Why is this important?
"… a constitutional settlement should be also aspirational. And I think what we fail to see is a clear ambition and aspiration for the constitutional status of Wales and for how Wales will be constitutionally repositioned within the UK… I think constitutions send messages about what kind of politics you are conducting in a country, what kind of society you want to live in, what kind of aspirations you have for your future generations." - Dr Diana Stirbu, London Metropolitan University
The Constitutional and Legislative Affairs Committee is a group of four Assembly Members from across Wales. Their job is to try and make sure that any laws or policies in relation to our constitution are in the best interests of Wales and its people.
The Committee first looked at the Bill in October 2015 when it was introduced in its draft form. This draft Wales Bill received widespread criticism. Many people with direct experience of working with the existing law that gave Wales its devolution settlement made constructive suggestions to improve the proposed legislation and expressed a willingness to work with the UK Government for the benefit of the people of Wales.
But even after a number of changes were made to the Bill from the draft, the Committee’s overall assessment is that it is a complex and inaccessible piece of constitutional law that will not deliver the lasting, durable settlement that people in Wales had expected.
What are the problems?
The Committee felt that there were a number of key issues the Bill failed to deliver:
- It does not deliver greater parity with Scotland and Northern Ireland in terms of powers and responsibilities, and in fact introduces the possibility of rolling back Wales’ existing powers;
- The UK Government has missed a golden opportunity to deliver a law with the consensus of all sides, including the Welsh Government and National Assembly, even after pausing the process following the considerable criticism;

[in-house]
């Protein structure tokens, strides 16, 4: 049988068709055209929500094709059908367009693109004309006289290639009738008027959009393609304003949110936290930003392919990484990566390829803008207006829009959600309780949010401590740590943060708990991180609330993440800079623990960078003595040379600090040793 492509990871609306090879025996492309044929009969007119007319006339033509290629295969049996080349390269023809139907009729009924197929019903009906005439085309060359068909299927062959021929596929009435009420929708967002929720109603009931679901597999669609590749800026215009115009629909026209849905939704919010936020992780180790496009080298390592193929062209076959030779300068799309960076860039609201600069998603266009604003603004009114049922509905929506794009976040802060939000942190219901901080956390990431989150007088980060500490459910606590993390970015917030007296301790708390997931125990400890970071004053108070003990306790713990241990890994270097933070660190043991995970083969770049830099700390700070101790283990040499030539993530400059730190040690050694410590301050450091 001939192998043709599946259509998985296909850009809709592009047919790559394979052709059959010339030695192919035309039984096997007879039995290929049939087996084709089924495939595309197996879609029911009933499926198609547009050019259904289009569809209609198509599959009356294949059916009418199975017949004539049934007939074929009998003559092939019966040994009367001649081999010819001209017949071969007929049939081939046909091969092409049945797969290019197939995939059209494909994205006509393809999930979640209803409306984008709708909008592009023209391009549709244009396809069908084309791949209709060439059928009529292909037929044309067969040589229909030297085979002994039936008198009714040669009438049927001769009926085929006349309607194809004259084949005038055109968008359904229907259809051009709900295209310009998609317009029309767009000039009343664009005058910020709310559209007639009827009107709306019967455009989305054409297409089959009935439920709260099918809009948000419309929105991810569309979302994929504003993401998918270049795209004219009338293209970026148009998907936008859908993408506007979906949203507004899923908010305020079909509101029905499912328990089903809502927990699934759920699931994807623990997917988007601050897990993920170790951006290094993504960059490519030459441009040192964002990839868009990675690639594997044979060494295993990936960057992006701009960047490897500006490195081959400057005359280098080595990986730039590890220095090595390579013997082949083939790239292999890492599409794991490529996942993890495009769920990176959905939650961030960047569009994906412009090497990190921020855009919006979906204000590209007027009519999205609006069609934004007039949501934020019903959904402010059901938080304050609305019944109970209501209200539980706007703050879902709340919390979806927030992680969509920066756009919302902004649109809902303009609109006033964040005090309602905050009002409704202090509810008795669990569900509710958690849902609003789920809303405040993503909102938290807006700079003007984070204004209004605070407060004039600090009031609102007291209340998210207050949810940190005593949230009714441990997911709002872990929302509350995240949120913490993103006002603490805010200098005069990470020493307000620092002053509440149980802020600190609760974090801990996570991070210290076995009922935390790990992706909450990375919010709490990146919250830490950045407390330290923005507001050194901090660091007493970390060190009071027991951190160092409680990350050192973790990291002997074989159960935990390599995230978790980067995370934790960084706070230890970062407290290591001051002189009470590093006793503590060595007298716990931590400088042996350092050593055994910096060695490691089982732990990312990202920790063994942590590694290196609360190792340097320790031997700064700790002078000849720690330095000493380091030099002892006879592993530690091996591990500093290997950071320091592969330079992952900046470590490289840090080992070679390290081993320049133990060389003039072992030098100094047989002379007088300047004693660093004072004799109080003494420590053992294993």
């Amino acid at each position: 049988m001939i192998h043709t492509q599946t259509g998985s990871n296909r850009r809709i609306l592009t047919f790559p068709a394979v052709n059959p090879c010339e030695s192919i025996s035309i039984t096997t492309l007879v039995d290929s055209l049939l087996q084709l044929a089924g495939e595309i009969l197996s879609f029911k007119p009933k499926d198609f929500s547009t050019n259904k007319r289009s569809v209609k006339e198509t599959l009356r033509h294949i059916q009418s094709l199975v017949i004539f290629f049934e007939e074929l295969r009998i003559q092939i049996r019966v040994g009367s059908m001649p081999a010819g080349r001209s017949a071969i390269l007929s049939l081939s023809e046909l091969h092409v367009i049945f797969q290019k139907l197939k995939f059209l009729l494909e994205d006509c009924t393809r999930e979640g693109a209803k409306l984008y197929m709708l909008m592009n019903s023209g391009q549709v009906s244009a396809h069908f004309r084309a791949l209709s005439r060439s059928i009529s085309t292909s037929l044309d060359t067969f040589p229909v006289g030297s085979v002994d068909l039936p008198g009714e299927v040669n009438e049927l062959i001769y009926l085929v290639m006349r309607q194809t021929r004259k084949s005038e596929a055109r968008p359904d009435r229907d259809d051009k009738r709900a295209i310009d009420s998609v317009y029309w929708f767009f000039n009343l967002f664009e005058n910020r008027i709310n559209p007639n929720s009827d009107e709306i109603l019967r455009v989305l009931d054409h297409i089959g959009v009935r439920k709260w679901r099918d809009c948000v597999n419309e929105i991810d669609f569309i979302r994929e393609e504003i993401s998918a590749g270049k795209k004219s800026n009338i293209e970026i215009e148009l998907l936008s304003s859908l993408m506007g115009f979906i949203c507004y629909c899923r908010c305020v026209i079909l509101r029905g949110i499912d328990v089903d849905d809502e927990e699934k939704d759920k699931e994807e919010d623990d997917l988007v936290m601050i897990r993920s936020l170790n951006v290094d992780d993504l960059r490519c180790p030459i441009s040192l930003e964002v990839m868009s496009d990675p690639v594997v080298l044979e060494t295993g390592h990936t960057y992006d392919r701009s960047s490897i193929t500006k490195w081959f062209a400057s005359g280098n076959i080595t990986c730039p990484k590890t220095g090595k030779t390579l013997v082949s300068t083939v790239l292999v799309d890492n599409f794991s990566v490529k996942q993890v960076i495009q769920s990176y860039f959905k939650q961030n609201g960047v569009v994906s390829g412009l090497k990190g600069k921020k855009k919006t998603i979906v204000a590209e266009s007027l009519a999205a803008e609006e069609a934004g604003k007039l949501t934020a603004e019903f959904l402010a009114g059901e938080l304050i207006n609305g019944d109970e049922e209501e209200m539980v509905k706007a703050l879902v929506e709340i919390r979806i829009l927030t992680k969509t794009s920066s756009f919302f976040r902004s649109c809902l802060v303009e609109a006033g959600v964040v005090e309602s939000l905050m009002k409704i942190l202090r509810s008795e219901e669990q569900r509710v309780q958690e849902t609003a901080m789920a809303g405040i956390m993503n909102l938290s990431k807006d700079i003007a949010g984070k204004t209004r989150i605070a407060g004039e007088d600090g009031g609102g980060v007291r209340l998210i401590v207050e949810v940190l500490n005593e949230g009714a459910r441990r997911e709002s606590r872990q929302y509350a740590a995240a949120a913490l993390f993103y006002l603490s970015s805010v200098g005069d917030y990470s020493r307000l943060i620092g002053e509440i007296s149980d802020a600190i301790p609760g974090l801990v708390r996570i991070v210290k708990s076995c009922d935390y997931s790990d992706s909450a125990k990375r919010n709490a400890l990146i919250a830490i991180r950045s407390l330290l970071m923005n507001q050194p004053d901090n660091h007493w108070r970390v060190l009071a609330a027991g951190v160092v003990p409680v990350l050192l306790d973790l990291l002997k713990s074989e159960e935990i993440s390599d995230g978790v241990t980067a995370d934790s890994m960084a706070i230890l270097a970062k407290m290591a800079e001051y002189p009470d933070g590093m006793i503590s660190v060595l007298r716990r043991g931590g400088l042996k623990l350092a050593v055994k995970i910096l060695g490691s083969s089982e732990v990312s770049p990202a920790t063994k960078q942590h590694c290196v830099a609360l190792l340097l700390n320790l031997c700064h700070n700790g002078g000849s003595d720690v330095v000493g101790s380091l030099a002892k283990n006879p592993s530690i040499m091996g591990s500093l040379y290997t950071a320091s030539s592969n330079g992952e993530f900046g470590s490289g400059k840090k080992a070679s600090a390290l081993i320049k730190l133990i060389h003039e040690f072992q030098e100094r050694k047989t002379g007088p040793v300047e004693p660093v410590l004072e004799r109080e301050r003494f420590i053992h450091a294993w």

- Even though the list of reserved powers is shorter, in many cases powers have simply been lumped into one category. An example being architects, auditors and health professionals;
- The Committee was critical of the speed at which the Bill was taken through the House of Commons, meaning the House of Lords has ‘an added burden of responsibility for effective scrutiny before this Bill can be passed as fit for purpose.’, and
- A failure to provide a distinct or separate jurisdiction for Wales compounds the complexity and durability and, the Committee concludes, will lead to pressure for change.
“...I think the legal system needs to adapt itself to that new reality, a reality that is growing as the body of law that applies only in Wales and the body of law that applies only in England increase in size.” - Professor Thomas Glyn Watkin, Emeritus Professor of Law
What positive change does this Bill bring?
Although the complexity and lack of clarity calls into questions the durability of the settlement, the Committee was pleased to see the Wales Bill include:
- The move to a reserved powers model, which would mean powers other than those explicitly retained by the UK Parliament coming to Wales;
- A declaration about the permanence of the Assembly and the Welsh Government; and
- The granting of competence in relation to National Assembly elections and the electoral system.
Chair’s closing remarks
“It is disappointing to see that the UK Government has not taken on many of the worthy and important recommendations made by many people and organisations.
While we accept that some changes are for the better, Wales is still left with a complicated law that threatens to roll back our existing powers and that fails to give greater parity with other devolved nations.
At a time when the UK is defining its relationship with Europe following the EU referendum, it should also be defining the relationship among its own member nations.
We believe that it would be far more sensible but also essential if there was an agreed means of co-operating between two parliamentary bodies—between the National Assembly and its committees and Parliament and its two Houses and its committees.
We recommend the development of new ways of working together as a matter of urgency, ideally before other major constitutional legislation is brought forward, and our committee stands ready to contribute to this work.”